HIV HCV coinfection: Reasons for HCV Tx failure

Posted on April 13, 2015

New study suggests that HCV reinfection is not the reason for HCV treatment failure in sexually active HIV-infected patients with acute HCV

HIV-infected patients with acute HCV (HIV HCV coinfection) are likely to be at high risk of reexposure and therefore the presence of switching genotype or viral rebound following HCV therapy, indicating treatment failure, is often assumed to be secondary to reinfection. HCV reinfection is also thought to be a possible reason for treatment failure in monoinfected injecting drug users. Acute HCV infection is increasing in incidence among HIV-infected men who have sex with men (MSM) in Europe, Australia, and the United States, which necessitates an understanding of the extent to which HCV reinfection may contribute to the likelihood of HCV treatment failure, especially as sustained virological response rates are typically lower in HIV/HCV coinfected patients (59-71%) than in HCV monoinfected patients (98%).

Tamer Abdelrahman and colleagues recently published a study of HCV infection and reinfection in the setting of antiviral treatment in HIV-infected MSM (Abdelrahman T et al. Hepatology. 2015 Jan;61(1):88-97). The diagnosis of reinfection has traditionally been based on direct Sanger sequencing of samples pre- and posttreatment. More sensitive, deep sequencing techniques were employed in this study based on the hypothesis that reinfection rates following treatment may be overestimated by standard sequencing techniques due to a lack of detection of varying dominance of minority variant strains present at the onset of infection.

Of 99 patients with HIV treated for acute HCV infection between 2005 and 2012 in a single medical center in the UK, 15 patients failed to respond to standard of care treatment with 24-48 weeks of pegylated interferon alpha and ribavirin. Pre- and posttreatment plasma samples from these 15 patients were taken for analysis:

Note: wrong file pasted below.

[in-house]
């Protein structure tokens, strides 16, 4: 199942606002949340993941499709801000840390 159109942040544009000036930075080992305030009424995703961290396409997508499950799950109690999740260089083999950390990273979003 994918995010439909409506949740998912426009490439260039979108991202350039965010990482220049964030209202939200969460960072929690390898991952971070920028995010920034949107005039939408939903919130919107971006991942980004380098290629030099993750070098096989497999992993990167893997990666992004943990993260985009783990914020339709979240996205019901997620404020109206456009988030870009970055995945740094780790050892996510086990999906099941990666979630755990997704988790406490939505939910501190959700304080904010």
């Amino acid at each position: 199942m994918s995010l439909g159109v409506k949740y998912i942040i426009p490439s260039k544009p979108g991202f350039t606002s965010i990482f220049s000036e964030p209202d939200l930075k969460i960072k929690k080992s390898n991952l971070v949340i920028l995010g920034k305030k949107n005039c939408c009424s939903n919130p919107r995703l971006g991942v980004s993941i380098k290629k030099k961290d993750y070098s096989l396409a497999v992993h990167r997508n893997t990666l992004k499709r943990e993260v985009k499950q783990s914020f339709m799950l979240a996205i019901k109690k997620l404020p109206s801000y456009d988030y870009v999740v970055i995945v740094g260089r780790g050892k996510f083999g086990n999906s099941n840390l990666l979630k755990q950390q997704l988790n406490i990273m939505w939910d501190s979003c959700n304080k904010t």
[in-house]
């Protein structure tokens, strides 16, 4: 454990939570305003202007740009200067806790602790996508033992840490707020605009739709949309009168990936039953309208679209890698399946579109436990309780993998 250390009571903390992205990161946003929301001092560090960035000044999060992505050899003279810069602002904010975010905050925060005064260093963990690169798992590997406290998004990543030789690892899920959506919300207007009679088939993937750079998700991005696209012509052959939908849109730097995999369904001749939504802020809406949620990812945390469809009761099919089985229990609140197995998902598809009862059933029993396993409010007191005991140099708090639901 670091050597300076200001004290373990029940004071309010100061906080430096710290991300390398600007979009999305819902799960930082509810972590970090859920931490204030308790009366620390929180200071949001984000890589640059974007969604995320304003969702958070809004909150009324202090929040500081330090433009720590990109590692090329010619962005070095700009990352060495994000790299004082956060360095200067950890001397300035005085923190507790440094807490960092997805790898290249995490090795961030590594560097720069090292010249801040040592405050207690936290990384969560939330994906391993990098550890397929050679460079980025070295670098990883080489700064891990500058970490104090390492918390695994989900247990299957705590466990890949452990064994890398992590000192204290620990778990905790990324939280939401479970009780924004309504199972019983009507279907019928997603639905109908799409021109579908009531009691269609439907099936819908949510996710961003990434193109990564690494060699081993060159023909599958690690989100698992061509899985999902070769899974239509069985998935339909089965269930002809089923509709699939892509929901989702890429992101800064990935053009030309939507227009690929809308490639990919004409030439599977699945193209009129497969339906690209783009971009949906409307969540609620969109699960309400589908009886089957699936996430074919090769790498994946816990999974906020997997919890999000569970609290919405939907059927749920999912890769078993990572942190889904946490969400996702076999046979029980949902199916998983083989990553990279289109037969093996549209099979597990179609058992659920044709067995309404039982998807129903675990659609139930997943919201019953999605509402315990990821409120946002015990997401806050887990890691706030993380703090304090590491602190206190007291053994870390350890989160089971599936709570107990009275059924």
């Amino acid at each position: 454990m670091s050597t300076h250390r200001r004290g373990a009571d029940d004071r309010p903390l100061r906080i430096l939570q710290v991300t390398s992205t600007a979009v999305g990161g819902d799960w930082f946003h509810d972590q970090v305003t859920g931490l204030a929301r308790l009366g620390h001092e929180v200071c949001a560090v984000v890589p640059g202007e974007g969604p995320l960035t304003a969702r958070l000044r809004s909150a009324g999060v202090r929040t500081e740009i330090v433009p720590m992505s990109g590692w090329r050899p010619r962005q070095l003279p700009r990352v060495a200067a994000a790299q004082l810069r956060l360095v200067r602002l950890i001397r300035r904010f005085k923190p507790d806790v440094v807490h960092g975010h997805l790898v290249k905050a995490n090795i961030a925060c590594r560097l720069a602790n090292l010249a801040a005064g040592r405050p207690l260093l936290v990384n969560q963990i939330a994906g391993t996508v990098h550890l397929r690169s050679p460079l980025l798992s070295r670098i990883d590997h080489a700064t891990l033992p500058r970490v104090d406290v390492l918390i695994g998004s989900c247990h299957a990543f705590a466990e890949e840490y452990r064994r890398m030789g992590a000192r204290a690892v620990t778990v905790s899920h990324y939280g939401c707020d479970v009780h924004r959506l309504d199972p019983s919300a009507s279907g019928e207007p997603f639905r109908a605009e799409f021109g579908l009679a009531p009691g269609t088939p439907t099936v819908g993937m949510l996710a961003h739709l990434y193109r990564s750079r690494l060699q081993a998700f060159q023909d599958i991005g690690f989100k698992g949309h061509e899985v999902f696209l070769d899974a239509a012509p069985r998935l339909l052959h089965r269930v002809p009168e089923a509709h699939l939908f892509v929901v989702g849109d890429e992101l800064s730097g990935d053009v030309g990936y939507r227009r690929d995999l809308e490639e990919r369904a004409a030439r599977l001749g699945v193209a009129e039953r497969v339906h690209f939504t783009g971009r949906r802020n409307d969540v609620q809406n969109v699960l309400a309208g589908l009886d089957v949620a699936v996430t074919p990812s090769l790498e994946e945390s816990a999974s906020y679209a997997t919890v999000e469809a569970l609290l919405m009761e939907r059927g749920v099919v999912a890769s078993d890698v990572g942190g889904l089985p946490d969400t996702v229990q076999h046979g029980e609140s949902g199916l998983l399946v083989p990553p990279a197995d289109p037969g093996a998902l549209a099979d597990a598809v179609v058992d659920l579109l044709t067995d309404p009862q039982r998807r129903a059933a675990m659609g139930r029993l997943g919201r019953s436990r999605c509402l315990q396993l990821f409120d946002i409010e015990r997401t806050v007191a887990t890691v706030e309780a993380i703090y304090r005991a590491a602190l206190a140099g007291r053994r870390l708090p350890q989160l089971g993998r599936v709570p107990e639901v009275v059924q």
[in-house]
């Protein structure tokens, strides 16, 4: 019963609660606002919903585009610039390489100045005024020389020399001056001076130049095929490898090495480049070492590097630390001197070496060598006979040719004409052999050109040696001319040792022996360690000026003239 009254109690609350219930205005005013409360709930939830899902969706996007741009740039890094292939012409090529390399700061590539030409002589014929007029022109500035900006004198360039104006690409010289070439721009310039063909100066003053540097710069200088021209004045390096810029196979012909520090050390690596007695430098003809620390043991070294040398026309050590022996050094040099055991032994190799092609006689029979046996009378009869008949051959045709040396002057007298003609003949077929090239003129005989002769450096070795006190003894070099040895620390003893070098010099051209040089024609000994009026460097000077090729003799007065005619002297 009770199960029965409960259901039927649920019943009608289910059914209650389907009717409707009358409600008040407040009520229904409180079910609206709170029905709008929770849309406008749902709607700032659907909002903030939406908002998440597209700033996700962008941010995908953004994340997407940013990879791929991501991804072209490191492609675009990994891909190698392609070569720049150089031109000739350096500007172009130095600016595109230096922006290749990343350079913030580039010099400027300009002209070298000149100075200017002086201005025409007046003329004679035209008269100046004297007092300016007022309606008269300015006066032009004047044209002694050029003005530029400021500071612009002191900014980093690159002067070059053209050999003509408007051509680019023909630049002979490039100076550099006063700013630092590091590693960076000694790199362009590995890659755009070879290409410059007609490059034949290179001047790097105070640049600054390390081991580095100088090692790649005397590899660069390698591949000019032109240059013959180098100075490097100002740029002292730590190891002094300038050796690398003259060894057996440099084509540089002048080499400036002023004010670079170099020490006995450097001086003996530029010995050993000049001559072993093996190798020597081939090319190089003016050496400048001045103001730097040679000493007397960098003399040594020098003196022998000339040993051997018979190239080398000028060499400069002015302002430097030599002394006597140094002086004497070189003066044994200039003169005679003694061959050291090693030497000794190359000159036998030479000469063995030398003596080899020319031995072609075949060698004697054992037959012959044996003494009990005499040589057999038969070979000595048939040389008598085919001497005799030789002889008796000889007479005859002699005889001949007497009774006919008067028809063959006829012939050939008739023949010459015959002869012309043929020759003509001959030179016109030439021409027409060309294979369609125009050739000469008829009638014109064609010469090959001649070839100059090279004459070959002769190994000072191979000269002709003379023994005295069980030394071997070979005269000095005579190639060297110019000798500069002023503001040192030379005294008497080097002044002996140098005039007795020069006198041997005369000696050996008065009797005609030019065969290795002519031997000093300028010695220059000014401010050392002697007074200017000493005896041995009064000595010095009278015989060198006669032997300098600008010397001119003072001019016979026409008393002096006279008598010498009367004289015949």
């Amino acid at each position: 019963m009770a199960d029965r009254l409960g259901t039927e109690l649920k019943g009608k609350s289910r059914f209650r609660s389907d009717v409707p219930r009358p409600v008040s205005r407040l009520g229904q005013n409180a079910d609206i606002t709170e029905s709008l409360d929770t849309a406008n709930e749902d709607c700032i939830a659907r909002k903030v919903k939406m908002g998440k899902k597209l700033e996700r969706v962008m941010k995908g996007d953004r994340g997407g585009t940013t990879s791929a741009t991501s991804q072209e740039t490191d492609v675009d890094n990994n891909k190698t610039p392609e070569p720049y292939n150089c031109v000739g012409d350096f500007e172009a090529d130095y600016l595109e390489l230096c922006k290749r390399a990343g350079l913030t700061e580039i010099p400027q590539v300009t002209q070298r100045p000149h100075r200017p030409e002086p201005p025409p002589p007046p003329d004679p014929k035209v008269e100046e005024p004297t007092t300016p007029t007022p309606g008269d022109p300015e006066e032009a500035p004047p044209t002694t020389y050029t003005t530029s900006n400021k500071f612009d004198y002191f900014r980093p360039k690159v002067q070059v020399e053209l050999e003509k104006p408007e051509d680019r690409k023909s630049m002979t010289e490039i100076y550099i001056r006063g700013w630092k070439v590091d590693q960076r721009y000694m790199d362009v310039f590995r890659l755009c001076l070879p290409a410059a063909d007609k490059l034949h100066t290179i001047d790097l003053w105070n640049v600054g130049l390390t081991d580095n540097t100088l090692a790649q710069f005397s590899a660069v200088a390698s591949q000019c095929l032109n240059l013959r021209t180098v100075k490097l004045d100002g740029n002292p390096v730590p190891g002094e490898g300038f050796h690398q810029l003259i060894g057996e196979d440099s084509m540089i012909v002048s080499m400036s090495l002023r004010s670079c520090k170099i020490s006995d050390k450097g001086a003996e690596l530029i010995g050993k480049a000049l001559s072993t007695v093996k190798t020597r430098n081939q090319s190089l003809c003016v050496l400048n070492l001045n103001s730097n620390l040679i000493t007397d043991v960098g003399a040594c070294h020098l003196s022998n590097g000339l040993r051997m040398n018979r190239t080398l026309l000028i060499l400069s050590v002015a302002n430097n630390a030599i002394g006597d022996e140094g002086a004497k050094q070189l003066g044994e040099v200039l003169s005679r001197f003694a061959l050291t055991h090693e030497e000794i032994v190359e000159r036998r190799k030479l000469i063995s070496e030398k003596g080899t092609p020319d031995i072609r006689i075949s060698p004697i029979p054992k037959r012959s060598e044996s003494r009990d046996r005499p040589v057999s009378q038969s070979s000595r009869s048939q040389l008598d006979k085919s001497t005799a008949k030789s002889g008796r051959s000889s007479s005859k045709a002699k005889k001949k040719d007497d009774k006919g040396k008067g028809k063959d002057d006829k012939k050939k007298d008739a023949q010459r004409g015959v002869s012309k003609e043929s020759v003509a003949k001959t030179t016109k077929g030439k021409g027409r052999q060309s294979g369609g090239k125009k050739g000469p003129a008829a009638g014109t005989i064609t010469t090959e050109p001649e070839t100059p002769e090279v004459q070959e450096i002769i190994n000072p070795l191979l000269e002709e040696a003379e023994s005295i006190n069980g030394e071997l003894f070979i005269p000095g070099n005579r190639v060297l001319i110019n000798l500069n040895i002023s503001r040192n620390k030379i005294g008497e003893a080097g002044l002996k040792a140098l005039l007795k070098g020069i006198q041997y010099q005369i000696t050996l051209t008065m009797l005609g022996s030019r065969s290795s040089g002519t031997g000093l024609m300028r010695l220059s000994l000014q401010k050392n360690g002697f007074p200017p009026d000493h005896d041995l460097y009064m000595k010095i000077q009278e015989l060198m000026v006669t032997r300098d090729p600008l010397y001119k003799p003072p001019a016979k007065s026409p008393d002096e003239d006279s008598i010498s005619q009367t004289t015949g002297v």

• Standard direct Sanger sequencing revealed that 10 of these 15 patients (66%) had evidence of a previously undetected strain posttreatment; in many studies, this would be interpreted as reinfection.
  • In contract, deep sequencing techniques revealed that preexisting HCV strains were present in all 15 patients sampled following treatment failure. Six of these patients also had evidence of a previously undetected HCV variant in addition to a variant that was detected at baseline. This could represent superinfection.
  • Pre-treatment, all 15 patients had evidence of multiple strain infection with 2-6 variants of genotype 1a. Seven patients had evidence of mixed subtype or genotype infection at baseline; 6 patients had two subtypes (1a and 1b) and 1 patient had a mixed genotype infection (1a and 4d). The detection of multiple viral strains at a single pretreatment time-point in patients with acute HCV could be the result of simultaneous transmission, or superinfection within a short timeframe.
  • Minority strains that emerged following therapy ranged from 3% to 13% of the viral population in pretreatment samples, and reached up to 75-100% of the total viral population in posttreatment samples

Although a dominant HCV variant was present in most samples, mixed infection was present both pre- and post-treatment in the majority of patients, and variation in quasispecies composition was common over time, suggesting that certain strains may have been positively selected during treatment. This study suggests that clearance and reinfection is not the commonest mechanism of treatment failure in HIV-infected MSM, and reinfection is typically overestimated by direct Sanger sequencing.

 


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